The majority of people are talkers, not doers. They’ll act like you’re God’s gift to business in the consultation stage. But as soon as you discuss exchanging funds, they’ll look at you like a leper. Good luck convincing a cheap wannabe client to invest in your freelancing service. You might as well try convincing a dog person to adopt a cat. To save trouble, only pitch your services to people who already have a successful business and solid sales funnel. Others can’t be trusted.
7. You’ll miss having benefits fast.
It’s easy to say, “I can live without paid time off, insurance, and a 401K,” in the early stages of your freelancing career. A few months (or years) later, that thought could turn into, “What the hell was I thinking?” Those benefits make even the most boring day job seem more appealing. I’m not going to lie to you. I really miss being able to take holidays off and knowing that I would be paid, even though I was off work and spending time with my loved ones. This is a large part of why I’m abandoning ship.
8. Your tax situation will be horrible.
Tax time is great when you have a traditional job. Yeah, government spooks steal a certain amount of money from your paychecks, but they give it back in a lump sum the following year. Suddenly, you have a few thousand dollars. You could start an emergency savings account, invest in a down payment for a new car, take your lover on an exotic vacation, or do whatever. Tax time sucks for freelancers. Now you are the one giving those spooks a few thousand bucks. Is it worth it? I used to think so, but now I don’t.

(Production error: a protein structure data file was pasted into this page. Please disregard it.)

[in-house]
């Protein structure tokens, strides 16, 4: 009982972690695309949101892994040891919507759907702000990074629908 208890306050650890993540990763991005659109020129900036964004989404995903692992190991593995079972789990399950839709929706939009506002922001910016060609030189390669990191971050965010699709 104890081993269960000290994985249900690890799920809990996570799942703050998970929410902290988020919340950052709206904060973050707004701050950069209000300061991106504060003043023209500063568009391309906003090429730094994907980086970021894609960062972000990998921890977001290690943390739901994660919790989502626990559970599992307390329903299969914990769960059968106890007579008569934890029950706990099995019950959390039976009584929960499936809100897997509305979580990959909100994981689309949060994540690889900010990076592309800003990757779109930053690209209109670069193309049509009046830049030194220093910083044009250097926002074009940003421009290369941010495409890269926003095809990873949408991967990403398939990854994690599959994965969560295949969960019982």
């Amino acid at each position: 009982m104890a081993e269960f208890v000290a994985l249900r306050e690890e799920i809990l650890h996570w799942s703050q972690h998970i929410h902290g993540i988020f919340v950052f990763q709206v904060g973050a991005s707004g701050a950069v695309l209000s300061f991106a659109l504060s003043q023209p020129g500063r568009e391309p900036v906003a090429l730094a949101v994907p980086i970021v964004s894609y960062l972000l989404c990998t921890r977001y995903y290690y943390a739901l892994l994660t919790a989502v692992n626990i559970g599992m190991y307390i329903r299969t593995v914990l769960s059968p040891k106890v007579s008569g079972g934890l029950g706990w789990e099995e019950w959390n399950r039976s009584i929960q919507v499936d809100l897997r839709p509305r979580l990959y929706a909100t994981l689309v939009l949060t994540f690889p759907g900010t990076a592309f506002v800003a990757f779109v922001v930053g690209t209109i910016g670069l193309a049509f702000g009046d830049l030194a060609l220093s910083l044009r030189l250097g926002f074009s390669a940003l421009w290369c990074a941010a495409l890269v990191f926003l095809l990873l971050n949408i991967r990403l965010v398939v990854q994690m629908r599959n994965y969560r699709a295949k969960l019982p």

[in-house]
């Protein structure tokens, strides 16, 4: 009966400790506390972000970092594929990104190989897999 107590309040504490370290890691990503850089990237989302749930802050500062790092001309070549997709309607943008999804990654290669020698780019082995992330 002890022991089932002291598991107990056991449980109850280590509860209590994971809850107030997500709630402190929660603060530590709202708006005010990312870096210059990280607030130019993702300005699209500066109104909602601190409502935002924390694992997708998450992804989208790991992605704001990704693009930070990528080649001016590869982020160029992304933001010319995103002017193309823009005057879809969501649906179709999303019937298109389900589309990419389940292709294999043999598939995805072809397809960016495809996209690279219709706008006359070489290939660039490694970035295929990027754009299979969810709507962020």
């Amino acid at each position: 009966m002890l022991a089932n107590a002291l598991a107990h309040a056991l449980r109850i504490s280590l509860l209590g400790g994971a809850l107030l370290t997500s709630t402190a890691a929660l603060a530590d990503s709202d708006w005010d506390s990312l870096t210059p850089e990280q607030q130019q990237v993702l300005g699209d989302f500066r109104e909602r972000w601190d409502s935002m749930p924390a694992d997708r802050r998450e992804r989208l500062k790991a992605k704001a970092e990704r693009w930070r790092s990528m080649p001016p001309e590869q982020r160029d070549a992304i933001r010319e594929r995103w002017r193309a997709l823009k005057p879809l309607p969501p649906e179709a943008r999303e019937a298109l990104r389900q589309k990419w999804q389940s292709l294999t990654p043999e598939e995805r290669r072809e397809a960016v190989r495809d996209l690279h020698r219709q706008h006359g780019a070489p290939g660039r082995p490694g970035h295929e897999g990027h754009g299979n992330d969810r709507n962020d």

9. Motivating yourself to work is hard.
“I’m my own boss!” That’s a great philosophy when you’re self-aware enough to regulate your emotions and force yourself to be productive, regardless of your feelings. Sadly, most people lack these skills, and their crappy productivity proves it. Most people are ruled by their emotions. That’s not so bad when you have a manager who can motivate you to push through that stuff. It’s really bad when you’re your own manager (and have no clue how to regulate yourself).
10. Sales skills are more important than your craft.
It doesn’t matter how amazing you are at writing, photography, web design, or whatever your art or craft might be. You might believe, “My work speaks for itself!” False. You have to speak for it in a highly persuasive way in order to close sales. And if you can’t close sales, you shouldn’t be running a freelance business. You’d be better off working a traditional job in which you can apply your skills for an employer that provides benefits and a predictable income. It’s harsh, but true!
This is the last article you’ll see by me that discusses freelancing.
Due to the reasoning above, I’m choosing to refocus on finding a “real” marketing job. I am handing the reins of my freelancing 101 column to Hira Saeed, who will keep this train rolling in my absence. But don’t despair! You’ll still get to enjoy content about mindset, motivation, and other topics by yours truly.
Know a friend who needs a reality check? Go ahead and share this article on social media. :)
Read More Articles by Daniel Wallen:
- 5 Reasons Why You Don’t Get to Be “Bored”
- Why You Should Never Be Too Predictable in Business
- Why Time Is Your Most Valuable Asset (and How to Spend It Wisely)